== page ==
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Stories from the Field: Week of May 11

“In the weeks since my preschool inside a public school has closed my team and I have developed a website, created interactive lesson plans to share with all families, individualized interactive home learning documents to share with our families with children with special needs. We’ve reached out to families in multiple languages, helped families navigate new technology and tools and access food and resources. We have waved from our front porches and windows at the children who live in our neighborhoods. We wish we could scoop them up in big hugs. But we keep a safe distance, doing unseen damage to fragile understandings of social cues. We check in with families in a personal way that we’ve never had to before. We’ve cried together over FaceTime, mourning the loss of a grandparent to COVID. We’ve cried together from happiness when a child logins to our virtual circle time for the first time in weeks. It won’t be enough and it is also so much. We have learned during this time and if we have to implement Home Learning in the fall we will be ready and stronger than ever.”
Julia Pfitzer, Cohort 11, Denver Metro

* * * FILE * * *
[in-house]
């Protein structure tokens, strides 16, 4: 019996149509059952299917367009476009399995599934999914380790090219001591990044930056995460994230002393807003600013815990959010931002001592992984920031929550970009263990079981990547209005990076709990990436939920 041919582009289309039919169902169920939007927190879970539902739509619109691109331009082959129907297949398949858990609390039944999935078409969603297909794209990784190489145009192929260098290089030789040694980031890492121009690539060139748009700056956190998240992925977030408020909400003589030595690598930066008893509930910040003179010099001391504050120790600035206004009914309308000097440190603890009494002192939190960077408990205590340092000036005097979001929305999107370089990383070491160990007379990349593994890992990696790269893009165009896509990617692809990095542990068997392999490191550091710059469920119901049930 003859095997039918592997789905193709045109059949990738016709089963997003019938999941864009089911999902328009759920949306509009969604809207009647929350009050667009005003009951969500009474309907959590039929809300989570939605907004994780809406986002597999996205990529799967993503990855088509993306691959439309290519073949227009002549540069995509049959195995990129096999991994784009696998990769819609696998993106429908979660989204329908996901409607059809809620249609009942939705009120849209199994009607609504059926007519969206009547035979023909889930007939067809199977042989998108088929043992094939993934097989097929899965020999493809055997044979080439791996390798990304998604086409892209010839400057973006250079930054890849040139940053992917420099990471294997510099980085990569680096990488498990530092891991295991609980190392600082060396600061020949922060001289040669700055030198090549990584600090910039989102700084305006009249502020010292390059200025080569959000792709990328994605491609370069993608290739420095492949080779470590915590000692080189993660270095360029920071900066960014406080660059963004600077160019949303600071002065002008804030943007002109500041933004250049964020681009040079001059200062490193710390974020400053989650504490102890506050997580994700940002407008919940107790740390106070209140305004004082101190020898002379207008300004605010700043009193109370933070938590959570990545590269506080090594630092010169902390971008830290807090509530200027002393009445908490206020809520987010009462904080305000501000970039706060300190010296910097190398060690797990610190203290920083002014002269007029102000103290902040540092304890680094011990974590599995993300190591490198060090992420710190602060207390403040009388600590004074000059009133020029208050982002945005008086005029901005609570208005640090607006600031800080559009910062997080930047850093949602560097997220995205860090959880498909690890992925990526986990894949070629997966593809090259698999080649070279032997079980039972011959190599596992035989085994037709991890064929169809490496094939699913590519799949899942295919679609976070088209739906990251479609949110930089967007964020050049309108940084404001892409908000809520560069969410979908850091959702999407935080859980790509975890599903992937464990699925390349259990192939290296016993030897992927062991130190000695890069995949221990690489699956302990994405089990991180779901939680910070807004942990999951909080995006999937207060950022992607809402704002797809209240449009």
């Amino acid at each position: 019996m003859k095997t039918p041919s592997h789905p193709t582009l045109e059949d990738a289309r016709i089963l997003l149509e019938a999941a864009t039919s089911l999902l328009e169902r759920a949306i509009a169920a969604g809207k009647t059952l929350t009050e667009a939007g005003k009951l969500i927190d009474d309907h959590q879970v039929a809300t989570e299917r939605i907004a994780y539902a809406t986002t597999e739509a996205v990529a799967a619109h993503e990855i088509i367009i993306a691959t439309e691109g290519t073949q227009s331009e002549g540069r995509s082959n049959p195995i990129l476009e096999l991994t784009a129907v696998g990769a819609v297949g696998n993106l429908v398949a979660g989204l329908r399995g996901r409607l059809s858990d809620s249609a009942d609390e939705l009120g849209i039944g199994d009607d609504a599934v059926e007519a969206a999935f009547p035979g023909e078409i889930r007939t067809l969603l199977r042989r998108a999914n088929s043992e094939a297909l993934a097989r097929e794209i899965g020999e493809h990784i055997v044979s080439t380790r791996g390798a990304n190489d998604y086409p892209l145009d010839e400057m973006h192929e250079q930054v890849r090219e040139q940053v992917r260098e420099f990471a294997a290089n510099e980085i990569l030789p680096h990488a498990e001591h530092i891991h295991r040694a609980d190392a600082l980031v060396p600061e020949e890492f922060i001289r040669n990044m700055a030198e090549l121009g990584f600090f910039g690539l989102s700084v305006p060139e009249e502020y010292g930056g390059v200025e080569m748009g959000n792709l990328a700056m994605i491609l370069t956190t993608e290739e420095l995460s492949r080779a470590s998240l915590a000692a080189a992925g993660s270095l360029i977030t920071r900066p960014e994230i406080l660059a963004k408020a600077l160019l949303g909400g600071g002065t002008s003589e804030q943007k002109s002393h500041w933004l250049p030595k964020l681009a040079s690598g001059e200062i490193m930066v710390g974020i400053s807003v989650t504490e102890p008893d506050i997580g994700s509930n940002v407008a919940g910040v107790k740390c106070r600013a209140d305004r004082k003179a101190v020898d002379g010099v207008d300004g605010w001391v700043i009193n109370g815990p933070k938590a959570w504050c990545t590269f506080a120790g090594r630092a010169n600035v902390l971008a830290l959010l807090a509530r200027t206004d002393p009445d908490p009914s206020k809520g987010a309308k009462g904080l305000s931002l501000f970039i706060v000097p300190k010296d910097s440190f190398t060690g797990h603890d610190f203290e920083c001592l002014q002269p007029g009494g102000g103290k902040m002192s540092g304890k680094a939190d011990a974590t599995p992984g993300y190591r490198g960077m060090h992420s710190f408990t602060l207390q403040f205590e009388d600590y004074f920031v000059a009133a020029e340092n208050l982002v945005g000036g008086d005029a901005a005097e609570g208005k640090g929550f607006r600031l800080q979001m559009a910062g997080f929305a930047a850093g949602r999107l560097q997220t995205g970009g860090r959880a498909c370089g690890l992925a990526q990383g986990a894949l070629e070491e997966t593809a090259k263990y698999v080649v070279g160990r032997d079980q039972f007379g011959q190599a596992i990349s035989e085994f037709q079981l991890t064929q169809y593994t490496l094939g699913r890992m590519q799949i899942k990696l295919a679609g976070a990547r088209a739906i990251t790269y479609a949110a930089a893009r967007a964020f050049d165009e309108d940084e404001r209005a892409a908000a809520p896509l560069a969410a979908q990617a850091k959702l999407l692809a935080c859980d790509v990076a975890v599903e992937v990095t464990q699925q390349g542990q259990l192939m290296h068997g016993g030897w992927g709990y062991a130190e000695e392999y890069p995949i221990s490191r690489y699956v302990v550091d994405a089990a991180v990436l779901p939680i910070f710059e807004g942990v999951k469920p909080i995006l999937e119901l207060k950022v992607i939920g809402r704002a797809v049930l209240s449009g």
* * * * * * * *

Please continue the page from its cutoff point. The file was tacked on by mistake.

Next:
“Being a DACA recipient adds an additional layer of stress in this pandemic. DACA is a program that protects immigrant youth and professionals working in a variety of fields including ECE. The current administration has tried to remove these protections and it’s now up to the Supreme Court. They will decide the fate of thousands of professionals in the coming weeks. Living in uncertainty has been the reality for many DACA recipients and it’s frustrating knowing that you may not be able to return to work once things get better not because you don’t want to but because someone else decided your future.”  
Pedro Mendez, Cohort 8, Front Range/Denver Metro


“All throughout the state families are continuing to receive support from home visitors who engage the families in activities, work to identify challenges and make referrals, and support the critical relationships between parents and children. The national supports for home visiting have also been incredible – Parents as Teachers National Center is leading the way on virtual visiting by providing weekly training on various aspects of visit delivery so home visitors can implement assessments, participate in reflective supervision, and explore strategies to ensure all communities are supported, even when we can’t be in homes in-person.

These services are needed now more than ever. The economic impact created by the current pandemic means that families that were already teetering on the edge are falling off a cliff. Stress is high – which means abuse is more likely, families are focused on their immediate needs, and school readiness has fallen down the list of priorities. A friendly face on a computer screen providing a referral, a supportive word, and a celebration for every success can make a big difference. Colorado’s Parents as Teachers and HIPPY home visitors are that friendly face and their efforts are incredible!”
Heather Tritten, Cohort 7, Denver Metro